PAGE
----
From the Hunter, we fly via helicopter into the Kimberley’s vast interior, with a stop atop the Mitchell Plateau for close-up views of the triple drops of Mitchell Falls, a series of cascades and pools culminating in a deep gorge carving its way through the Outback. The 20-minute flight over the wild bush landscape offers spectacular aerial views.

From the air we may spot crocodiles along the river and wild cattle running loose atop the plateau. We’ll have a chance for a refreshing dip in the rushing falls and crystal-clear pools, well above the crocodile habitat the Kimberley is renowned for. In the vicinity of our anchorage, we explore the small tributaries by Zodiac, searching the lush mangroves and tidal mud flats for crocodiles, mud skippers and fiddler crabs, as well as the many bird species that make their home within the dense vegetation.


Day 11: Bigge Island / Low Rocks

A unique experience awaits us on Bigge Island, sacred to Aborigines for more than 20,000 years. Well-preserved Aboriginal paintings decorate the walls of caves, depicting mythical figures and offering visual evidence of the European arrival into the Aborigines’ world.

We’re also likely to see warabis, or rock wallabies, which sprint from one rock ledge to another. In the afternoon, we step ashore on a tiny island atoll known as Low Rocks.

As we approach, the skies fill with the wings and sounds of thousands upon thousands of seabirds, including four species of terns, pied cormorants, white-bellied sea eagles and osprey. The island is also a nesting site for green and flatback turtles and has its own resident saltwater crocodile, which is often seen patrolling the waters along the shoreline.


Day 12: King George River / King George Falls

Today we drop anchor in Koolama Bay, named after the merchant ship Koolama was bombed near here by Japanese aircraft during World War II. Aboard our excursion boat Xplorer, the 7-mile journey up the jade-green King George River reveals dramatic scenery and a wealth of bird species.

The almost-vertical sheer canyon walls have been eroded over millions of years and look like stacks of ochre sandstone reminiscent of a child’s building blocks. Our destination is King George Falls, a supremely photogenic locale where the 300-foot twin drop plummets from rust-colored cliffs, the highest waterfall in the whole of the Kimberley.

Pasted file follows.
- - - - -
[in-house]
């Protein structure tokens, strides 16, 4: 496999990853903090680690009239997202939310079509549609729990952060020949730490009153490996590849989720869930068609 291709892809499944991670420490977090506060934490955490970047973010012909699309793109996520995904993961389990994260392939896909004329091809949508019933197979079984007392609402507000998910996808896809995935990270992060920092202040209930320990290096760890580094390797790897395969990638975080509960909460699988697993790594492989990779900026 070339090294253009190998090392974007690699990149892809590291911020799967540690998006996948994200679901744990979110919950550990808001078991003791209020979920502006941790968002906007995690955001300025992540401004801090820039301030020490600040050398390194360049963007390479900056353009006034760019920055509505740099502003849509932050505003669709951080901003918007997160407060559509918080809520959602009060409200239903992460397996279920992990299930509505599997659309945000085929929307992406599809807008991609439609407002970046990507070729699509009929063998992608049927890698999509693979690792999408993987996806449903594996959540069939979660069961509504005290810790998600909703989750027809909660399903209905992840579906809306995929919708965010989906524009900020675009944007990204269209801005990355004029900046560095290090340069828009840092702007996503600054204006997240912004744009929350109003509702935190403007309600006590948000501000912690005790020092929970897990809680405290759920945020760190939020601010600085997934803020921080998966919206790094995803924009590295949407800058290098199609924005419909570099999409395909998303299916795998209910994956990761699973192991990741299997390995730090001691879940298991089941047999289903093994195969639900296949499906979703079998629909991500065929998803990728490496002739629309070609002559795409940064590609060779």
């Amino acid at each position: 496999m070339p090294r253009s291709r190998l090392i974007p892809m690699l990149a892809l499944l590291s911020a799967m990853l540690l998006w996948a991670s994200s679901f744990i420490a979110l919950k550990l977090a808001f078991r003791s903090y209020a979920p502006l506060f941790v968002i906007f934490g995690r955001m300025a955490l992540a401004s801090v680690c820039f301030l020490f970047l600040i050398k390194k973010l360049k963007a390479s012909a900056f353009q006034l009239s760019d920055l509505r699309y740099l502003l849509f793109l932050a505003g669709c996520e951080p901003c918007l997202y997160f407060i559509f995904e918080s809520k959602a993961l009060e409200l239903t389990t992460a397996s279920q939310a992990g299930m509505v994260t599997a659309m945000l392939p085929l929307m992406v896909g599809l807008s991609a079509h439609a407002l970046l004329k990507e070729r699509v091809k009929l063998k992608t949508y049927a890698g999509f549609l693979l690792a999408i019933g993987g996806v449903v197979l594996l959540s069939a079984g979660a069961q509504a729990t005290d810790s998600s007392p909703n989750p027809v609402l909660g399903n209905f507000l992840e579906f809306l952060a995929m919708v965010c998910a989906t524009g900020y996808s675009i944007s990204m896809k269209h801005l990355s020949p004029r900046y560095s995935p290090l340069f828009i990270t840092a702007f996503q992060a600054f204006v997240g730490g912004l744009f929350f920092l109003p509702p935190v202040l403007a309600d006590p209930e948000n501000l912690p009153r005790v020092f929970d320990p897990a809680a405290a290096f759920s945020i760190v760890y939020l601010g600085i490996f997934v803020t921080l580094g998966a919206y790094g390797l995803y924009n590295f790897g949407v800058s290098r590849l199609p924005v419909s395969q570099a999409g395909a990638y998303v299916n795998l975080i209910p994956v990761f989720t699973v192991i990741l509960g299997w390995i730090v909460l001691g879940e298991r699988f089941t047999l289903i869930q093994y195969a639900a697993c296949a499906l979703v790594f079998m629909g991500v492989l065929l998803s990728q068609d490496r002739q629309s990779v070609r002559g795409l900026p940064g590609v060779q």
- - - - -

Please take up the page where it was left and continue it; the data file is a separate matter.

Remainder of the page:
Day 13 Tiwi Islands

Part of Australia’s Northern Territory, the Tiwi Islands are located where the Arafura Sea joins the Timor Sea. The islands are home to the Tiwi indigenous people who have lived here for thousands of years. Permission pending, we’ll go ashore to join Aboriginal guides for a tour of the small community of Nguiu, its museum, and the old mission precinct, and local people will teach us about their traditional hunting-based subsistence lifestyle. There will also be an opportunity to visit the local arts centre to view and purchase high-quality Tiwi crafts and screen-printed fabric. Tiwi art is distinct from that of nearby Arnhem Land, appearing more abstract and geometric. With its strong patterns and use of colour, Tiwi art is considered very attractive and highly collectible.


Day 14 to 15: Darwin / Disembark / Brisbane / Home

Our voyage concludes after breakfast this morning in Darwin, capital of Australia’s Northern Territory. There’s a bit of time to explore the historic frontier town, which was originally established by crocodile and buffalo hunters and pioneer cattlemen.

Darwin was wiped out by Cyclone Tracy in 1974, then rebuilt as the capital of Australia’s northernmost tropical region. Much architecture remains from Darwin’s early period, with museums, markets and a diverse selection of cafes and pubs to keep visitors entertained.

Transfer to the airport for your flight to Brisbane with dinner and overnight at our airport hotel.

Oceanic Discoverer
The 65-passenger Oceanic Discoverer was launched in 2005. At 207 feet long, the ship’s small size is perfect for regional exploration, with the ability to explore narrow inlets and small coves off limits to larger vessels.
Spacious en suite cabins enjoy ocean views.
On board is a complement of Zodiacs, a glass-bottom boat, and a powerful aluminum excursion boat that can carry all guests during excursions.
A spacious lounge, equipped with two large plasma TV screens, provides optimal space for lectures.
The dining room features the finest fresh seafood of the region and a comprehensive selection of Australian and New Zealand wines. Guests may also choose to dine on the topside sun deck, which offers 360-degree views of the passing scenery.

* A major refurbishment of this vessel is scheduled for 2016, and the ship will be renamed the Coral Discoverer. The staterooms and public areas will be of a similar size, layout, and design, except for the Category 5 suites, which will include a private balcony. We will update imagery as soon as we have new images of the refurbishment.

Marine Expeditions
Australia's Coral Coast